Racial health disparities impact mental healthcare access

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America has a mental health crisis, and new data shows it doesn’t affect everyone equally. According to new survey data from KFF and CNN, there are steep racial health disparities in the mental health crisis, particularly in terms of who can access treatment.

All said, only 39% and 36% of Black and Hispanic people in poor or fair mental health said they’ve gotten the treatment they needed in the past three years. By comparison, 50% of white people reported the same, the survey of 6,000 adults showed.

These findings follow a string of evidence indicating a mental health and mental healthcare access problem in the U.S. Since the start of the COVID-19 pandemic, the number of mental health diagnoses has increased. According to the CDC, 12.5% of adults ages 18 and older had regular feelings of worry, nervousness or anxiety in 2022; 5% had regular feelings of depression.

The number of physician office visits with mental disorders as the primary diagnosis tops 57 million, while 5.8 million emergency department visits were attributed to mental disorders, behavioral and neurodevelopmental diagnoses in 2021, the agency says.

But the treatment options aren’t meeting this need, the KFF data, collected in 2023, said. That problem is worse for populations of color.

Of all survey participants reporting fair or poor mental health, 45% said they could access treatment within the past three years. But the rate of mental healthcare access for Black and Hispanic people is lower than the general population and certainly lower than for white populations.

There are also mental healthcare access disparities among U.S.-born and foreign-born individuals (48% versus 26%) and insured and uninsured people (48% and 27%).

The survey also dug into patients who did not receive the needed mental healthcare.

Of the total study population, about one in five adults said they didn’t receive the mental health services that they needed; this figure was 48% among individuals reporting fair or poor mental health. This shook out to 53% of white folks with fair or poor mental health, 39% of Hispanic respondents and 47% of Black respondents. These findings run contrary to the rest of the report’s data, but the researchers did not dig into why.

The factors affecting mental healthcare access are varied, the survey showed.

“Common barriers to accessing mental health care include costs, not knowing where to obtain care, limited provider options, and limited acceptance of insurance among providers,” the KFF researchers wrote.

The survey showed that around half (48%) of those who needed mental healthcare but could not access it at least tried to meet with a provider. However, 44% said it was hard to find a clinician who could treat them in a timely manner, while 41% reported affordability challenges and 35% said they couldn’t find someone who accepted their insurance.

For 41% of patients, it was hard to find a provider who they believed could relate to and understand their background and experiences. This was more common for Asian (55%) and Black adults (46%) than white adults (38%).

The dearth of perceived cultural competence and a lack of racially concordant provider options are only the tip of the iceberg. The KFF data also showed that past experiences of discrimination in healthcare have also impacted access to mental healthcare, especially for populations of color.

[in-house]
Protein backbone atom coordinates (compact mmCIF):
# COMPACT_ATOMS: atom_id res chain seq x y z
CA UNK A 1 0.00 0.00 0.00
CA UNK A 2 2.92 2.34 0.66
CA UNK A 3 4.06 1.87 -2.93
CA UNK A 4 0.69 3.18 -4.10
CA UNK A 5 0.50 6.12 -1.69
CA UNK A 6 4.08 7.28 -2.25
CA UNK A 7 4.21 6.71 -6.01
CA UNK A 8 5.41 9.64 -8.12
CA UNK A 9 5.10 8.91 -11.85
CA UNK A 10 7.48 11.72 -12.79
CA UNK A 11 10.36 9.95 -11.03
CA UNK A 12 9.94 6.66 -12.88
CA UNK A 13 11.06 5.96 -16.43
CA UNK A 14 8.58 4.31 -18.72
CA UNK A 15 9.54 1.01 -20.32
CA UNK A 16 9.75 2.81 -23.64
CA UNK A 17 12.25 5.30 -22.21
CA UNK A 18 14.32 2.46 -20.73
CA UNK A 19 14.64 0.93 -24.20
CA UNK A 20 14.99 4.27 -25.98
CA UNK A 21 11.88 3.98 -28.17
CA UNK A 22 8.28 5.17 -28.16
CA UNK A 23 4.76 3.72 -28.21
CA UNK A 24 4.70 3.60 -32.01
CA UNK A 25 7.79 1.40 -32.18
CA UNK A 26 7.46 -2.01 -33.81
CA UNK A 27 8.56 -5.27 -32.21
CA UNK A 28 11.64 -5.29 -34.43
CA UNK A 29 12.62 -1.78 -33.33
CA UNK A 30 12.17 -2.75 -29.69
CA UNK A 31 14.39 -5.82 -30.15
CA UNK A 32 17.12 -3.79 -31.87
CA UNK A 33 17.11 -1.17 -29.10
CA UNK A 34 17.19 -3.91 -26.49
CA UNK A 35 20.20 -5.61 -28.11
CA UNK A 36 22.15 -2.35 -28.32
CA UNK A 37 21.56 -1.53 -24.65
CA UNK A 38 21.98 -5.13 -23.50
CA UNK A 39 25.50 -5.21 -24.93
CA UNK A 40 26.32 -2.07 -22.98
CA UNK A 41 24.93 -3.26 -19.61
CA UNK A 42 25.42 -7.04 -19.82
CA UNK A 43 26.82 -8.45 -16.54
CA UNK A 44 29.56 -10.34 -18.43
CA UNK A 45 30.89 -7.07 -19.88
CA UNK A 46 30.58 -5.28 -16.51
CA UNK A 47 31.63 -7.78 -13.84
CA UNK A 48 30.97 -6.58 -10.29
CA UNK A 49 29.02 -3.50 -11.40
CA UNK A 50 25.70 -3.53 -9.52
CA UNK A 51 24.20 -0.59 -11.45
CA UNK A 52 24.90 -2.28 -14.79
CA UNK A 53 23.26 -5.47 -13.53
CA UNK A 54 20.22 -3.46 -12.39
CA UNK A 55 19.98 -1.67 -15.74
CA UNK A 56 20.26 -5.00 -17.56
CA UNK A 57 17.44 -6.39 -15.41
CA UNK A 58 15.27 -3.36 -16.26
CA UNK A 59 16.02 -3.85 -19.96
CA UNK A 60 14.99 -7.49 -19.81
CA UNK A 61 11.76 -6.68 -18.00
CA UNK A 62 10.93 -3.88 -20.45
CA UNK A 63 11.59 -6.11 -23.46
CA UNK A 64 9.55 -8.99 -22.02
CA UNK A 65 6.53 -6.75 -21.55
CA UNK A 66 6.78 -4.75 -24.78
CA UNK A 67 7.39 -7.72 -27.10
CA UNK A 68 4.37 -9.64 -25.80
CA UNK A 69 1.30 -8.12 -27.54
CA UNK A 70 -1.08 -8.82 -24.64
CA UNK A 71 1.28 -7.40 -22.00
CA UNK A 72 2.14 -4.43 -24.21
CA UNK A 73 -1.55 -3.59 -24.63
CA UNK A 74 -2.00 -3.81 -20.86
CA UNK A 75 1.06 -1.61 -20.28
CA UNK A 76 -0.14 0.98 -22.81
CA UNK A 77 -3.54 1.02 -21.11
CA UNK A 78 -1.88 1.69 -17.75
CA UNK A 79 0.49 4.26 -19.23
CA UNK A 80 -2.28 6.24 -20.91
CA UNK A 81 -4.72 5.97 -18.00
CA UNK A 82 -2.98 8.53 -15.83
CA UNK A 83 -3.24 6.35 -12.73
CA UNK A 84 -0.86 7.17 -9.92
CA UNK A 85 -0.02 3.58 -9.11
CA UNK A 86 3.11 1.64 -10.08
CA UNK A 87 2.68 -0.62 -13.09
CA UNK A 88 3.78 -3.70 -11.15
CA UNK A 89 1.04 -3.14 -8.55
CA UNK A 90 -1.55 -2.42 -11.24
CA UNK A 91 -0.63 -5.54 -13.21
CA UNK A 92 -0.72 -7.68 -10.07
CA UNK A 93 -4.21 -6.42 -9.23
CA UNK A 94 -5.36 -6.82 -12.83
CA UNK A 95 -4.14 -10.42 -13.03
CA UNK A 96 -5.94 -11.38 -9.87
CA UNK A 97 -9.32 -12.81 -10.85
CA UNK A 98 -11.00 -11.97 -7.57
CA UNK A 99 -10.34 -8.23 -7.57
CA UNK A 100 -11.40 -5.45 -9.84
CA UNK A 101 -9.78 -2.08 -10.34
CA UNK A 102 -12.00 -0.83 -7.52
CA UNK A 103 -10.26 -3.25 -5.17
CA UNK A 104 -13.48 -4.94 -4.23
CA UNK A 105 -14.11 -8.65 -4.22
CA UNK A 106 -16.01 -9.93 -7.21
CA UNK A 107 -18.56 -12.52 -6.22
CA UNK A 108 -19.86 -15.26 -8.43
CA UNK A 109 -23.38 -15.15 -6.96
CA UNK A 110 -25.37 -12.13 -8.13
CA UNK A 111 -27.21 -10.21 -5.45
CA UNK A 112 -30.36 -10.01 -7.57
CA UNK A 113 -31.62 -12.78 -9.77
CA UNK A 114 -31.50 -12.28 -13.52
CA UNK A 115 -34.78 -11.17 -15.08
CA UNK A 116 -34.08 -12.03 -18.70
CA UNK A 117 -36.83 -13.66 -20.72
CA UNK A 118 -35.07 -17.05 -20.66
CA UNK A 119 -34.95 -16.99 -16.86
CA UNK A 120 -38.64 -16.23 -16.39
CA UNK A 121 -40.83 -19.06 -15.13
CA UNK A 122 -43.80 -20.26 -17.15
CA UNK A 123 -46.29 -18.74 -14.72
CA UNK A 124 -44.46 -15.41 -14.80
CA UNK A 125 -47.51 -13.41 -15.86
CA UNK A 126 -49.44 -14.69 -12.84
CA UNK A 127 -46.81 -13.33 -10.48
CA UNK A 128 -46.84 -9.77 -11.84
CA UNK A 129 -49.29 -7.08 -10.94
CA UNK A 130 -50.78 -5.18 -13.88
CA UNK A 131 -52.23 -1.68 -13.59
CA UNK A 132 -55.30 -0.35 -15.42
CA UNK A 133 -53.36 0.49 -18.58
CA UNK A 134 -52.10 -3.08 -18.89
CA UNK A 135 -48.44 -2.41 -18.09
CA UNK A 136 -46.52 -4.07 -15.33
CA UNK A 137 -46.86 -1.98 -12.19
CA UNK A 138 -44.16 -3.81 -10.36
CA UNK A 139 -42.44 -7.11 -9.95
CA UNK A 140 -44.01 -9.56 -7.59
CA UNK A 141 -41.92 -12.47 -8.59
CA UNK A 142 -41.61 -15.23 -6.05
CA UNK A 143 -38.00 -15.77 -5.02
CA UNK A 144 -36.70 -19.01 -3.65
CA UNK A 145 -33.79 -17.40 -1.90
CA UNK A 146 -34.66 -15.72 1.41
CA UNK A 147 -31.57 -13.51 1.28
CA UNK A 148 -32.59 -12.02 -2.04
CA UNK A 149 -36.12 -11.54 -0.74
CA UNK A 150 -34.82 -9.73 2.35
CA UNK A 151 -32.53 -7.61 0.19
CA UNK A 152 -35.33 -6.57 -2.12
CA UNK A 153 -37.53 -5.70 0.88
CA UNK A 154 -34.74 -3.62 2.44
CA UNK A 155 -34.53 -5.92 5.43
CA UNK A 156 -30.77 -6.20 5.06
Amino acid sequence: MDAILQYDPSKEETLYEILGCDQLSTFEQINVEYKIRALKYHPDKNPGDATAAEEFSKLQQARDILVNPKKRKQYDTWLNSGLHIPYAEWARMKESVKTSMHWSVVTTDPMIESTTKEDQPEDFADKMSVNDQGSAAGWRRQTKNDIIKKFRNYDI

Previous data has shown that Black, Hispanic, American Indian/Alaska Native (AI/AN) and Asian people report healthcare discrimination at higher rates. This latest KFF survey showed that those prior experiences can deter them from accessing mental healthcare.

Four in 10 people who reported being treated unfairly in healthcare settings said they went without necessary mental healthcare. By comparison, only 18% of those without past experiences of discrimination reported similar care access barriers.

This difference persists when looking only at individuals with fair or poor mental health.

These findings about mental healthcare access are unsurprising and underscore widespread calls to overhaul mental healthcare in America. Some experts have suggested better mental health integration in the primary care setting, indicating that telehealth can connect primary care providers with mental health specialists to fill in knowledge gaps.

Mental health parity, better scheduling options, strategies to bolster the mental healthcare workforce and community-based interventions to better serve traditionally underserved groups could also be effective.

In addition to limited access to mental health providers, the KFF survey showed limited access to and awareness of emergency stopgaps, like the 988 mental health hotline, which was set up to intervene during mental health crises.

Only 18% of all patients knew that the 988 mental health hotline was set up, but awareness spread unevenly across racial/ethnic groups. One in five white adults knows about the hotline, compared to 11% of Hispanic people, 16% of Black people, 13% of Asian people and 15% of AI/AN people.

Awareness is also more common among U.S.-born people and individuals who speak English very well, although awareness among those groups is still subpar.

Since the 988 relaunch in July 2022, experts have called for better marketing of the hotline among all populations. Public health communication about the resource should be offered in other languages and be culturally relevant across races/ethnicities.

Sara Heath has been covering news related to patient engagement and health equity since 2015.

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